Not many people can claim a 234-year losing streak. One of the few who can is Col. William Crawford, an 18th-century American surveyor and citizen soldier who plays a supporting role in "Autumn of the Black Snake," historian William Hogeland's colorful, occasionally melodramatic account of the defining little war that set the infant American republic on course to become a vast, transcontinental power.
America won the war but Col. Crawford was an early, unlucky, collateral casualty. After serving with distinction in the Revolutionary War, he was captured by Indian warriors who had allied themselves with the British and continued fighting after the British defeat.
Crawford had been assigned to "lend a steadying hand" on the frontier where atrocities had been committed by both sides, including a brutal massacre of Moravian Delaware tribesmen by out-of-control American militiamen: "William Crawford hadn't been at the Moravian massacre. He'd joined this unit only in hopes of providing order and preventing similar atrocities. And yet before he died, he was ritually tortured in many hours of beating, burning, shooting, and mutilation [by his Indian captors]."
Fast forward from 1783 to 2017. The unfortunate Col. Crawford has been subjected to torture all over again, this time it was at the hands of the Statue Nazis who have been desecrating Confederate war memorials across the country. In late August, under cover of darkness, one of these modern-day Vandals descended on Ohio's Crawford County Court House and decapitated the statue of the poor old Col. Crawford, the county's namesake. This despite the fact that Crawford died 73 years before the Civil War started and therefore had nothing whatsoever to with the Confederacy.
The struggle in which Col. Crawford was a preliminary casualty came to a head nearly a decade after his death in 1791 when a ragtag, mainly militia force of Americans was routed with heavy casualties by a tribal alliance that may have been the last chance for Native Americans to stem the westward drive that, in a few more generations, would reach all the way to the Pacific.
President George Washington chose one of his best Revolutionary War subordinates, Gen. "Mad" Anthony Wayne, to raise and train a crack regular force - it would come to be known as Wayne's Legion - to restore order on the frontier. Wayne, a difficult and not very successful man in private life, was the perfect pick for the job, a fiery, fearless battlefield commander who was also a master of detailed planning and logistics. On Aug. 20, 1794, at the Battle of Fallen Timbers, he inflicted a crushing defeat on the fragile Indian alliance. The fight lasted little longer than an hour, but its consequences were far-reaching.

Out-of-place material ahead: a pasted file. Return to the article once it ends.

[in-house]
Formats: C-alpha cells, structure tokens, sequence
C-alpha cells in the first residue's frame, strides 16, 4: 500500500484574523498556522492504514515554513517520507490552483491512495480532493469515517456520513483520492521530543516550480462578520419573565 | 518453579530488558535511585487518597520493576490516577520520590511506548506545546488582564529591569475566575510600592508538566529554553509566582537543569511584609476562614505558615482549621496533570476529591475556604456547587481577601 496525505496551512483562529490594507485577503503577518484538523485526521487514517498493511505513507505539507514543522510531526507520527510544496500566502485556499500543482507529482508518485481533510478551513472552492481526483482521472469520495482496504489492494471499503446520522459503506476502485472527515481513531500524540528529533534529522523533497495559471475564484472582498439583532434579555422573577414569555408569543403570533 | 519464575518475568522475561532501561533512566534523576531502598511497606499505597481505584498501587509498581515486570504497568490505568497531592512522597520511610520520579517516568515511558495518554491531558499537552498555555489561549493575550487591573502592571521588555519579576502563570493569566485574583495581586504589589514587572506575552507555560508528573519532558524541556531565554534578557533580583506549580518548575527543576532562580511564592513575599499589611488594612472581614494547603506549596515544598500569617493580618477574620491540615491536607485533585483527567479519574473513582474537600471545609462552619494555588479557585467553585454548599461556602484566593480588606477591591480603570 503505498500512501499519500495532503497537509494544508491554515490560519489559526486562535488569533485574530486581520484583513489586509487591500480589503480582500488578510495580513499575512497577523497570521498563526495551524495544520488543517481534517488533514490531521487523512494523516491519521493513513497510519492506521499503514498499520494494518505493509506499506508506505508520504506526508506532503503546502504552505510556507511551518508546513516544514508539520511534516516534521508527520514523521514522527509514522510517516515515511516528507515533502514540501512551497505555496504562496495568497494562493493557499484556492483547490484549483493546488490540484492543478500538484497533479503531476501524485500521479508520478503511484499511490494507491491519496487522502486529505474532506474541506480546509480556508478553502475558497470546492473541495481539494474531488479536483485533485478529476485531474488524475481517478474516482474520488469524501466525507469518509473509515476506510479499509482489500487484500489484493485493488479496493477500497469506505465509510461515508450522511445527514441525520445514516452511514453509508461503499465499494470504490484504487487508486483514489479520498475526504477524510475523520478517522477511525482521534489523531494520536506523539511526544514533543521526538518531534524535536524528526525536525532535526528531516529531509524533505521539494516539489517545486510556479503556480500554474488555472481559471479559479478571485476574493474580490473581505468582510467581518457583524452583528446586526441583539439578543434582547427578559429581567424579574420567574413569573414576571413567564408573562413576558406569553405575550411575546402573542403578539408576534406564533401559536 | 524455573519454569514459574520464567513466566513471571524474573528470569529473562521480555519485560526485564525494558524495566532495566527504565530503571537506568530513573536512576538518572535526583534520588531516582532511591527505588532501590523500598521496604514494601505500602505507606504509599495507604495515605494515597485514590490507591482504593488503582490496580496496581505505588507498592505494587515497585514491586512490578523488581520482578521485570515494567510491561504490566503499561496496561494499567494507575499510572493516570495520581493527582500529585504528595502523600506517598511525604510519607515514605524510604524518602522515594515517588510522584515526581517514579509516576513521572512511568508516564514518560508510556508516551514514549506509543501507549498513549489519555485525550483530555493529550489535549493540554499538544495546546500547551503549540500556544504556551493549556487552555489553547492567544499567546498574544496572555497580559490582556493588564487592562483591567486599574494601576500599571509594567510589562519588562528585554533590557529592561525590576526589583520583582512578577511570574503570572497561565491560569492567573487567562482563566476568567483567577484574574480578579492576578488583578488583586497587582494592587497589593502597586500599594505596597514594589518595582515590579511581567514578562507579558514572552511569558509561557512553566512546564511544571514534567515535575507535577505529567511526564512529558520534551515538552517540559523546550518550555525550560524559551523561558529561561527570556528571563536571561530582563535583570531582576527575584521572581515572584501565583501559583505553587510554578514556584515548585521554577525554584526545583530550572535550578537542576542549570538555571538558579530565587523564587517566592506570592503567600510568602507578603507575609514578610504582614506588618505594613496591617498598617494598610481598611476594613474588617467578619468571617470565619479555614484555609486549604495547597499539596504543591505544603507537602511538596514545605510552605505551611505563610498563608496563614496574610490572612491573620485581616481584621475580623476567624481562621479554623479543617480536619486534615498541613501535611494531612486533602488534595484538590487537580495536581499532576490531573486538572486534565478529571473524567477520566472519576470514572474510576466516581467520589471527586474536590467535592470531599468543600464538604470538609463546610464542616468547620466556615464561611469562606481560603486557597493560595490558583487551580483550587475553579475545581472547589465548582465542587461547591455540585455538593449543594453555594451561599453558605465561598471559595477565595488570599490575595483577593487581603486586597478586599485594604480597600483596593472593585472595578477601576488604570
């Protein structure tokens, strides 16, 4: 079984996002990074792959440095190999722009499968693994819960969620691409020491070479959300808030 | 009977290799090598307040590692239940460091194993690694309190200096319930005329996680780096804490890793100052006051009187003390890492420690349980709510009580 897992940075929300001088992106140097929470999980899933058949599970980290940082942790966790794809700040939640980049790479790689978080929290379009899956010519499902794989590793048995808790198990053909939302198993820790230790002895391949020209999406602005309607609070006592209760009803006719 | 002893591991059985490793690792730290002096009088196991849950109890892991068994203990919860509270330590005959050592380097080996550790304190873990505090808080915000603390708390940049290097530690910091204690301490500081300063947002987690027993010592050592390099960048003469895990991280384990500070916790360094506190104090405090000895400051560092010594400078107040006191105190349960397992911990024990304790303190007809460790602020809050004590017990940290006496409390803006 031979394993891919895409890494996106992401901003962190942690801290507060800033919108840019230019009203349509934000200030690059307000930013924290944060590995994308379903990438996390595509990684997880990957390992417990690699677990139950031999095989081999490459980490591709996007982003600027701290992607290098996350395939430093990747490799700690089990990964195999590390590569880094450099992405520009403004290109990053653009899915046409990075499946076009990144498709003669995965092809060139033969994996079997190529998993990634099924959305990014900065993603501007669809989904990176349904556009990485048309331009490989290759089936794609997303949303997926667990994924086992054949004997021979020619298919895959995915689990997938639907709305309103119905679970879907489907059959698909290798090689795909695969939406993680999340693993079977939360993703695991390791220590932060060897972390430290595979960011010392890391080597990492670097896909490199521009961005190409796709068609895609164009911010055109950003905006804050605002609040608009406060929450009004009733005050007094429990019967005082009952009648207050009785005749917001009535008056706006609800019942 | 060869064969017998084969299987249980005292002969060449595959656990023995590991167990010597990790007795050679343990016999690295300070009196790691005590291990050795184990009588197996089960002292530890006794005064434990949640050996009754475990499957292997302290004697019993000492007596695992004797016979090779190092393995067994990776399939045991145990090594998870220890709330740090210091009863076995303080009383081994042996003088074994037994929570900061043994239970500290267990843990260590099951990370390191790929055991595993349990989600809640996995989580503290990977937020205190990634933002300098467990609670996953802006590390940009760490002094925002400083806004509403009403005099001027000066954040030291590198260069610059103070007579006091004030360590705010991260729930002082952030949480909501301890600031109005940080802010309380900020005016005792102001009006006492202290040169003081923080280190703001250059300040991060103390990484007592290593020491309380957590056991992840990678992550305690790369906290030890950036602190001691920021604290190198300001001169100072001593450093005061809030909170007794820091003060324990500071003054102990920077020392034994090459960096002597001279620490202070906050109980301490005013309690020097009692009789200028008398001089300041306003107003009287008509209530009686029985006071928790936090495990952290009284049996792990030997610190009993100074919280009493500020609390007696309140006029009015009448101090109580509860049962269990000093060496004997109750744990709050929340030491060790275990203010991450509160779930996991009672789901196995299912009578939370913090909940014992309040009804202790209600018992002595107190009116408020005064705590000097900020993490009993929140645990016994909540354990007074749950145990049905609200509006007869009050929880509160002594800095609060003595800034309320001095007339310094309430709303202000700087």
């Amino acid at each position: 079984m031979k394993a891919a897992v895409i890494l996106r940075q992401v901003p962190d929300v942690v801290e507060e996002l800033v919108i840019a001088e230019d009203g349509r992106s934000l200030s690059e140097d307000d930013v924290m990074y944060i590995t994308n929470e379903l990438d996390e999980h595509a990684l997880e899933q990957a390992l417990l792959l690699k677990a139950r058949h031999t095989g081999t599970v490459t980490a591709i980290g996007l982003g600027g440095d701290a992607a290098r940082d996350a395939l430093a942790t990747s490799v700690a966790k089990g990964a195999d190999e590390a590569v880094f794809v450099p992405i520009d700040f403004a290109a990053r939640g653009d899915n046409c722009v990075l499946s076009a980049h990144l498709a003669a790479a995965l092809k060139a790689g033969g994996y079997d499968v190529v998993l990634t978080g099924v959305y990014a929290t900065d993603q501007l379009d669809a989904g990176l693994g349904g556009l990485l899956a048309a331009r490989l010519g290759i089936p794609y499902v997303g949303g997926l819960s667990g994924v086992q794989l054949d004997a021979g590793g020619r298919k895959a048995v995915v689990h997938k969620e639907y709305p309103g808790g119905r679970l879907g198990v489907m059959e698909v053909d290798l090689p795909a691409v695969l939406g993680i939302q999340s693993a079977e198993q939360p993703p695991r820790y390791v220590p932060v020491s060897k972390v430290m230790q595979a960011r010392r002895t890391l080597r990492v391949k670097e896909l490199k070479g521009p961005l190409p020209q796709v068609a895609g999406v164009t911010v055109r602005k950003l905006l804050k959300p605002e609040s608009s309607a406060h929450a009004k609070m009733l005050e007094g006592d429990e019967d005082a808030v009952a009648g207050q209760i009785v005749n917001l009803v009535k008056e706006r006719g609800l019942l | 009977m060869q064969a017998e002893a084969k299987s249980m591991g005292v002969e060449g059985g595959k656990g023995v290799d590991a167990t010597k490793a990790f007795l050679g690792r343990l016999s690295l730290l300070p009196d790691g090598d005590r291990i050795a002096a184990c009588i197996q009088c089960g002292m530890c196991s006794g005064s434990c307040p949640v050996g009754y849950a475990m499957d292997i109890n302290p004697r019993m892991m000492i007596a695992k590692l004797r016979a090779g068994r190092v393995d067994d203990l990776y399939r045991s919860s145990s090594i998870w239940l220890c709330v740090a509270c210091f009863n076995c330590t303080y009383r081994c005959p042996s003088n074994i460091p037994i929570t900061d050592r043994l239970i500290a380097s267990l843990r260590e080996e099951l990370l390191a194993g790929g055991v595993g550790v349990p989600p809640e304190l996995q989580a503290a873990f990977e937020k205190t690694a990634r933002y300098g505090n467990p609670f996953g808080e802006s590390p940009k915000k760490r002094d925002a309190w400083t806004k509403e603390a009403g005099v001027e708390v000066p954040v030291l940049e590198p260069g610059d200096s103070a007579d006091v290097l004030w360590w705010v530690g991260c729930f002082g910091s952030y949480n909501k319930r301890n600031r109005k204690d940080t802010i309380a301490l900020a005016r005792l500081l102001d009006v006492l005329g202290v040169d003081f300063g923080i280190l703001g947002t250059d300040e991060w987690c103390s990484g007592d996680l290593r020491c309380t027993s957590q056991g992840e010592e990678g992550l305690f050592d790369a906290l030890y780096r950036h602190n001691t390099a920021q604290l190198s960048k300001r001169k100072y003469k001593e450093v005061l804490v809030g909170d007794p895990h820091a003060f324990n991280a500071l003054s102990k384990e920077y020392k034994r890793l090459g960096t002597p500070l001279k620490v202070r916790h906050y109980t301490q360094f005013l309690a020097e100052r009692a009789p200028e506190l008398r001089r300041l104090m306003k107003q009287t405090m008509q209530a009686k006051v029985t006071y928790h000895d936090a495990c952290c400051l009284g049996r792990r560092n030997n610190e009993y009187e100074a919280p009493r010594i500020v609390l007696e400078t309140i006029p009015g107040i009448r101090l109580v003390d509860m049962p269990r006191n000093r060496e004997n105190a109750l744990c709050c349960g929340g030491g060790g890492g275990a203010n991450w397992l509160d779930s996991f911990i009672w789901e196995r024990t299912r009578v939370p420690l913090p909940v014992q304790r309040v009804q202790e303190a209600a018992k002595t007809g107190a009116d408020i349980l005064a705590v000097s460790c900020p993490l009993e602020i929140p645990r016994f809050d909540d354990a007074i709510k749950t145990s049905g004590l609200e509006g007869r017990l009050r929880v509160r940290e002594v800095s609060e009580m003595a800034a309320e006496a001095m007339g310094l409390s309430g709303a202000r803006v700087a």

"Anthony Wayne believed two things happened at Fallen Timbers," Mr. Hogeland concludes. "Each had to do less with change of ground than with change of belief. The Indian confederation came to believe the United States enjoyed military superiority. U.S. troops came to believe they could prevail in battle. Regardless of all the competing stories and judgments, those results made Wayne's victory strategically, politically, and historically decisive." Good news for what would grow into the America we know and love today; bad news for those who were unfortunate enough to stand in its way.
William Hogeland writes about it all with the same verve, color and occasional dramatic overstatement that made his 2010 book "Declaration," an account of the events leading up to America's declaring its independence from Britain in 1776 (which I had the pleasure of reviewing in The Wall Street Journal) such a good read.
While the author's narrative can sometimes be erratic - his patchwork quilt approach rapidly shifts time and place on the way to its resolution - he is at his best in bringing alive a colorful cast of characters, many of them quite nuanced and conflicted on the issues of westward expansion, treatment of Native Americans, and the establishment of a regular standing army.
It includes Washington, Hamilton, Jefferson, Madison, John Adams, the infamous, absurd Gen. James Wilkinson (a dithering, treasonous opium addict who would seem hopelessly implausible as a character in a novel), and two complex and sympathetic Indian leaders, Blue Jacket and Little Turtle.
Like the headless statue of Col. Crawford, Blue Jacket and Little Turtle mean little or nothing to an American people increasingly ignorant of their own history. Mr. Hogeland deserves credit for bringing them back to life in "Autumn of the Black Snake."
• Aram Bakshian Jr., an aide to Presidents Nixon, Ford and Reagan, writes widely on politics, history, gastronomy and the arts.
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AUTUMN OF THE BLACK SNAKE: THE CREATION OF THE U.S. ARMY AND THE INVASION THAT OPENED THE WEST
By William Hogeland
Farrar, Straus and Giroux, $28 447 pages